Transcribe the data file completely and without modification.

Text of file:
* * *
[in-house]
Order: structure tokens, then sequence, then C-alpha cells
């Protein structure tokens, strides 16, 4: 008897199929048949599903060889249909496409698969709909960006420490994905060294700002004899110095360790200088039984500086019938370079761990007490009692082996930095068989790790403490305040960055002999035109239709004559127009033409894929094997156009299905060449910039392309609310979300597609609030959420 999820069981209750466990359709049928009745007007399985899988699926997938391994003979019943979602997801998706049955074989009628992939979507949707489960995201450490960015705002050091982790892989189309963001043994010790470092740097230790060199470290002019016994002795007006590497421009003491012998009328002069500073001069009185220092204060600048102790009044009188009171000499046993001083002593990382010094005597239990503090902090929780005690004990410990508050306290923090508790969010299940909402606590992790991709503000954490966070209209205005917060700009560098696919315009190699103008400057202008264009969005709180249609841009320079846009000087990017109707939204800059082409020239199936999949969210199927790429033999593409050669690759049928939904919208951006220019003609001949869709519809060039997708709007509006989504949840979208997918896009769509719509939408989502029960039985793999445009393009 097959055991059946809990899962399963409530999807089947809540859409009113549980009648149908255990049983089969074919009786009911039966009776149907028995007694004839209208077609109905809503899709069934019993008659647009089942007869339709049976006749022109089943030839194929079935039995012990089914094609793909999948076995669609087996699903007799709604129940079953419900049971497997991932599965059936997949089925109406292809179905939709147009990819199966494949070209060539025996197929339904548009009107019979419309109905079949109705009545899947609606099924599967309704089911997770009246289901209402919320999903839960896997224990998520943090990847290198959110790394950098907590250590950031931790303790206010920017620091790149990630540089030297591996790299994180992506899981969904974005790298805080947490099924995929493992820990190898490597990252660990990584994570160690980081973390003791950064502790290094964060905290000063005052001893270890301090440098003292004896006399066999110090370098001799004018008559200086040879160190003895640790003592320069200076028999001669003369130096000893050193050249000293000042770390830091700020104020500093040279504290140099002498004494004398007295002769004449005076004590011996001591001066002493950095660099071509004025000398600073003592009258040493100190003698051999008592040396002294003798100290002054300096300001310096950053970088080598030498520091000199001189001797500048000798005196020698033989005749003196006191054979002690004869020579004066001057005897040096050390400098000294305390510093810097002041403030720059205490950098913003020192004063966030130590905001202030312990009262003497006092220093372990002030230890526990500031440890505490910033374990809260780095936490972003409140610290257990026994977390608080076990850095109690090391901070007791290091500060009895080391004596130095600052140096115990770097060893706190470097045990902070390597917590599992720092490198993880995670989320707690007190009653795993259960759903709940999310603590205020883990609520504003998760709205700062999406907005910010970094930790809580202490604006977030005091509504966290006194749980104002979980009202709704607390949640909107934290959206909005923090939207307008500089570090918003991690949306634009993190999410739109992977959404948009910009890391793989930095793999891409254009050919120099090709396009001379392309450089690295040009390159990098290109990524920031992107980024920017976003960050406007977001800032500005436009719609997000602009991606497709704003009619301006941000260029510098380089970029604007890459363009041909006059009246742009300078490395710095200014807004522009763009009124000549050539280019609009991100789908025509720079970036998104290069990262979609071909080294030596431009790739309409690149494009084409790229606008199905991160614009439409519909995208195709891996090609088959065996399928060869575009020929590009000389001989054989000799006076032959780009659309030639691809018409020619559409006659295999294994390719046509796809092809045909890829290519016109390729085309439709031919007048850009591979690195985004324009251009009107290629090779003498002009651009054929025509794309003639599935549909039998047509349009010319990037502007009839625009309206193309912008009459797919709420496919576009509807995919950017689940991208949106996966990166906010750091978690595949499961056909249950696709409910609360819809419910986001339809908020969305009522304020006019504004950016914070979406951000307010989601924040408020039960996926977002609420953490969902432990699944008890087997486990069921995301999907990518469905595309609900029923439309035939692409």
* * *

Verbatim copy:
[in-house]
Order: structure tokens, then sequence, then C-alpha cells
């Protein structure tokens, strides 16, 4: 008897199929048949599903060889249909496409698969709909960006420490994905060294700002004899110095360790200088039984500086019938370079761990007490009692082996930095068989790790403490305040960055002999035109239709004559127009033409894929094997156009299905060449910039392309609310979300597609609030959420 999820069981209750466990359709049928009745007007399985899988699926997938391994003979019943979602997801998706049955074989009628992939979507949707489960995201450490960015705002050091982790892989189309963001043994010790470092740097230790060199470290002019016994002795007006590497421009003491012998009328002069500073001069009185220092204060600048102790009044009188009171000499046993001083002593990382010094005597239990503090902090929780005690004990410990508050306290923090508790969010299940909402606590992790991709503000954490966070209209205005917060700009560098696919315009190699103008400057202008264009969005709180249609841009320079846009000087990017109707939204800059082409020239199936999949969210199927790429033999593409050669690759049928939904919208951006220019003609001949869709519809060039997708709007509006989504949840979208997918896009769509719509939408989502029960039985793999445009393009 097959055991059946809990899962399963409530999807089947809540859409009113549980009648149908255990049983089969074919009786009911039966009776149907028995007694004839209208077609109905809503899709069934019993008659647009089942007869339709049976006749022109089943030839194929079935039995012990089914094609793909999948076995669609087996699903007799709604129940079953419900049971497997991932599965059936997949089925109406292809179905939709147009990819199966494949070209060539025996197929339904548009009107019979419309109905079949109705009545899947609606099924599967309704089911997770009246289901209402919320999903839960896997224990998520943090990847290198959110790394950098907590250590950031931790303790206010920017620091790149990630540089030297591996790299994180992506899981969904974005790298805080947490099924995929493992820990190898490597990252660990990584994570160690980081973390003791950064502790290094964060905290000063005052001893270890301090440098003292004896006399066999110090370098001799004018008559200086040879160190003895640790003592320069200076028999001669003369130096000893050193050249000293000042770390830091700020104020500093040279504290140099002498004494004398007295002769004449005076004590011996001591001066002493950095660099071509004025000398600073003592009258040493100190003698051999008592040396002294003798100290002054300096300001310096950053970088080598030498520091000199001189001797500048000798005196020698033989005749003196006191054979002690004869020579004066001057005897040096050390400098000294305390510093810097002041403030720059205490950098913003020192004063966030130590905001202030312990009262003497006092220093372990002030230890526990500031440890505490910033374990809260780095936490972003409140610290257990026994977390608080076990850095109690090391901070007791290091500060009895080391004596130095600052140096115990770097060893706190470097045990902070390597917590599992720092490198993880995670989320707690007190009653795993259960759903709940999310603590205020883990609520504003998760709205700062999406907005910010970094930790809580202490604006977030005091509504966290006194749980104002979980009202709704607390949640909107934290959206909005923090939207307008500089570090918003991690949306634009993190999410739109992977959404948009910009890391793989930095793999891409254009050919120099090709396009001379392309450089690295040009390159990098290109990524920031992107980024920017976003960050406007977001800032500005436009719609997000602009991606497709704003009619301006941000260029510098380089970029604007890459363009041909006059009246742009300078490395710095200014807004522009763009009124000549050539280019609009991100789908025509720079970036998104290069990262979609071909080294030596431009790739309409690149494009084409790229606008199905991160614009439409519909995208195709891996090609088959065996399928060869575009020929590009000389001989054989000799006076032959780009659309030639691809018409020619559409006659295999294994390719046509796809092809045909890829290519016109390729085309439709031919007048850009591979690195985004324009251009009107290629090779003498002009651009054929025509794309003639599935549909039998047509349009010319990037502007009839625009309206193309912008009459797919709420496919576009509807995919950017689940991208949106996966990166906010750091978690595949499961056909249950696709409910609360819809419910986001339809908020969305009522304020006019504004950016914070979406951000307010989601924040408020039960996926977002609420953490969902432990699944008890087997486990069921995301999907990518469905595309609900029923439309035939692409």